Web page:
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I know this isn't an SS board, but I'm posting here because it seems some posters here would know this.

I'm curious what benefits a family gets, if the head of household dies.

Me: 40 years old. I'm the sole earner. Have 'maxed out' SS contributions for 15 years and my latest SS statement claims I'll get $1800/month upon retirement. Also claims my family would get benefits if I died, in that kids would get around $1600/mo EACH until they are 16. Spouse caring for kids would get similar. "Max" benefit $4,200/month. But when you dig into it it's nebulous so I wash hoping someone here knows this.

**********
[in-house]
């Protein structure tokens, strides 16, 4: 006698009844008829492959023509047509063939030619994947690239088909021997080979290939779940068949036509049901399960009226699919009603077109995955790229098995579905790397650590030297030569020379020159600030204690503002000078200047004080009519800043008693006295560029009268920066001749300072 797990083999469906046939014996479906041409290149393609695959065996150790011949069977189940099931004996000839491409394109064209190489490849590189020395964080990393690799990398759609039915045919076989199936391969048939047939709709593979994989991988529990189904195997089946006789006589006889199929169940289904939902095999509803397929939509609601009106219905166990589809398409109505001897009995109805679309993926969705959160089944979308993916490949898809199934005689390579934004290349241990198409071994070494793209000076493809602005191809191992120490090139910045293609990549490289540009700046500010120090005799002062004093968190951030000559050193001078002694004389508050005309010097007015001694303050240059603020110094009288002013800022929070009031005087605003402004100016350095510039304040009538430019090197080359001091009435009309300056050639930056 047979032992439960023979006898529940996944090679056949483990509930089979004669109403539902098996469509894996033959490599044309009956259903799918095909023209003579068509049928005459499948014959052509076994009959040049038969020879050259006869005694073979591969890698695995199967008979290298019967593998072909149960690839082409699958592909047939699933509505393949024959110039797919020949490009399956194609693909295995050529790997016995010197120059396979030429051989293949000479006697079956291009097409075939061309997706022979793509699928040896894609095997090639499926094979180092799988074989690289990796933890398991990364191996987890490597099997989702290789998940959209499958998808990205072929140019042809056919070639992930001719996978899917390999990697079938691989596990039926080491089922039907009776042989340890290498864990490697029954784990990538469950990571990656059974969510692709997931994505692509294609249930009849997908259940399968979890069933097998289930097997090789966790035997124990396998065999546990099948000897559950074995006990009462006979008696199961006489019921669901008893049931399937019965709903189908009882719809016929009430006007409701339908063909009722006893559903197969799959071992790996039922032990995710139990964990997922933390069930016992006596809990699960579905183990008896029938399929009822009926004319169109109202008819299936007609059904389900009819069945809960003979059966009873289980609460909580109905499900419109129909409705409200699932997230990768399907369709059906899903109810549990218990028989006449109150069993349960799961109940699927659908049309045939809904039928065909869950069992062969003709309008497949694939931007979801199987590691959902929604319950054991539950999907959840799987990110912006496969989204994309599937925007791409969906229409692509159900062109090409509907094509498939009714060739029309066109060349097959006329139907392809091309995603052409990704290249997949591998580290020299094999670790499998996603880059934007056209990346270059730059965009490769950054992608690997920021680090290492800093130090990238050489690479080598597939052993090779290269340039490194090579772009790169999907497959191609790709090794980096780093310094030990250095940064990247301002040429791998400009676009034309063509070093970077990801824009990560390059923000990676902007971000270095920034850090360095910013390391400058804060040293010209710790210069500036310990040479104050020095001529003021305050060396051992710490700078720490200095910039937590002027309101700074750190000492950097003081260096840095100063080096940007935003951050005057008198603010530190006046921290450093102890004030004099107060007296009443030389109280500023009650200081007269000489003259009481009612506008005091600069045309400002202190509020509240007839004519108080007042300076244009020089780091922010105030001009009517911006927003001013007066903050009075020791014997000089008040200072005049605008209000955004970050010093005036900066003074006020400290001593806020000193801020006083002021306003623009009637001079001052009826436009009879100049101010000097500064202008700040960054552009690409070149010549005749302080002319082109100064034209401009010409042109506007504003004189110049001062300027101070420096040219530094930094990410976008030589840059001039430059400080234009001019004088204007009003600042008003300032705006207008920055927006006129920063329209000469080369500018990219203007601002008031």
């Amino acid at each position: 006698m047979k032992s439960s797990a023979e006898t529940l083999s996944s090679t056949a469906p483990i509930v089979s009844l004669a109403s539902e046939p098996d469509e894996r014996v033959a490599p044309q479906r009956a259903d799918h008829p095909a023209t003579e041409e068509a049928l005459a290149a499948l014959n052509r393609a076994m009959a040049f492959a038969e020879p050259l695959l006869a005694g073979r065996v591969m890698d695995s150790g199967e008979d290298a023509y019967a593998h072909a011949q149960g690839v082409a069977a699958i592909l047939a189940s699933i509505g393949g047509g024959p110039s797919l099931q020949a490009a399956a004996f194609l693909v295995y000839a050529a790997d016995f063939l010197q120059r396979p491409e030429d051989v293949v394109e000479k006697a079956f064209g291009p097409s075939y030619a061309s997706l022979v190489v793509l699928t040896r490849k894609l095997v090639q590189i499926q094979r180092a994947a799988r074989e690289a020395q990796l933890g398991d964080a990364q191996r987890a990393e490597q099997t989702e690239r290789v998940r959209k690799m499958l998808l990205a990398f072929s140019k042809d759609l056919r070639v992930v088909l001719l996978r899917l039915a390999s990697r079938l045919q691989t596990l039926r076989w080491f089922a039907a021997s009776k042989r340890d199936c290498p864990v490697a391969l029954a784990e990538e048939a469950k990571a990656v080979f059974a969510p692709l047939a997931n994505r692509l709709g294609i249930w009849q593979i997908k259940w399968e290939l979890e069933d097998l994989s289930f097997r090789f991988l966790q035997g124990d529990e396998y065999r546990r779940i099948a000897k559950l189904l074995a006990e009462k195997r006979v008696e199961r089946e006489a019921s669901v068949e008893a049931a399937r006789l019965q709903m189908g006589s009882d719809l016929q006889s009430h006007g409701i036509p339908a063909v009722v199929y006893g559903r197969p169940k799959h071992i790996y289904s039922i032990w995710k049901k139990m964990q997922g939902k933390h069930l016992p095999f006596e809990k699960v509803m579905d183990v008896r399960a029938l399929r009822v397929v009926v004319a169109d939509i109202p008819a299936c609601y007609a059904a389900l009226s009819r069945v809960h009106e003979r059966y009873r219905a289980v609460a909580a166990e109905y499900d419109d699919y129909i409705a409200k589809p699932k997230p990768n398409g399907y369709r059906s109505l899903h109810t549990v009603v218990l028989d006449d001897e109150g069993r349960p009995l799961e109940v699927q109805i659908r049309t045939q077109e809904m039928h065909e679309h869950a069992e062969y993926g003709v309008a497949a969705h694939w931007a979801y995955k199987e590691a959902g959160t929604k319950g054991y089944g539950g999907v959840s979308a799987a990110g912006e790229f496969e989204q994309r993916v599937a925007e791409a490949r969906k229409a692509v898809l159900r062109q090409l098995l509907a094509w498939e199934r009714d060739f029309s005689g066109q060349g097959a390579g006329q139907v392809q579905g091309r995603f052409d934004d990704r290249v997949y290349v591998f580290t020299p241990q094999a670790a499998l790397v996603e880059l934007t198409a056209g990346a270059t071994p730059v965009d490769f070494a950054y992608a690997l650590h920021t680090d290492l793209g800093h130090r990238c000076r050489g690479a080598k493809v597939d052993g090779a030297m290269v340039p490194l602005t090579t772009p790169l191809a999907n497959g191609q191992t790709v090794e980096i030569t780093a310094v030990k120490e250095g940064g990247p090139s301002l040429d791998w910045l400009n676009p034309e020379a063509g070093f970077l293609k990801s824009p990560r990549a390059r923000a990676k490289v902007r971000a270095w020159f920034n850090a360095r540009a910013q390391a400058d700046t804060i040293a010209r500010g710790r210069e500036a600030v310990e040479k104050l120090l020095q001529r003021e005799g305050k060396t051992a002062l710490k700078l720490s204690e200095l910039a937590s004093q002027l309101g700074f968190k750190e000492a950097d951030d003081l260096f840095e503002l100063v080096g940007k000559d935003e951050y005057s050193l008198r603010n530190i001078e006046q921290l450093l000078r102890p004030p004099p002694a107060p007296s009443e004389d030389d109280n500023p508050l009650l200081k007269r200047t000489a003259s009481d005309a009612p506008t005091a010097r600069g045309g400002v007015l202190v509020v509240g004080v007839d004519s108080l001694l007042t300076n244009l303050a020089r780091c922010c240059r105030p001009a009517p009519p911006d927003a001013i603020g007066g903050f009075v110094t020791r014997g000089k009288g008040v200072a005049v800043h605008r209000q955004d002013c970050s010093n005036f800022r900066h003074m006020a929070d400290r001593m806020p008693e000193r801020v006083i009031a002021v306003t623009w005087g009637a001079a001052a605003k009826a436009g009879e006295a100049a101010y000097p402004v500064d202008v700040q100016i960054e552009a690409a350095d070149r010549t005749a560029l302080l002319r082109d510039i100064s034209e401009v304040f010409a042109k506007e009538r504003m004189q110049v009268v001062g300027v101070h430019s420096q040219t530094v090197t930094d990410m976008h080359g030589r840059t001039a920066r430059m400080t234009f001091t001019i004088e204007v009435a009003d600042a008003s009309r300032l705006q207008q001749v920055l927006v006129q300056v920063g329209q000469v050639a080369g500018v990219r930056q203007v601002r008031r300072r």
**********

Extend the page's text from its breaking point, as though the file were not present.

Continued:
1.)Say I croak now.

2.)Wife's income would be $140k per year, this is SOLELY thru interest/dividends on nest-egg.

3.)2 kids, let's say age 5.

What benefit, if any, would these family members get?

Thank you for reading.

Cb
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Me: 40 years old. I'm the sole earner. Have 'maxed out' SS contributions for 15 years and my latest SS statement claims I'll get $1800/month upon retirement. Also claims my family would get benefits if I died, in that kids would get around $1600/mo EACH until they are 16. Spouse caring for kids would get similar. "Max" benefit $4,200/month. But when you dig into it it's nebulous so I wash hoping someone here knows this.

1.)Say I croak now.
2.)Wife's income would be $140k per year, this is SOLELY thru interest/dividends on nest-egg.
3.)2 kids, let's say age 5.
What benefit, if any, would these family members get?
Thank you for reading.

Cb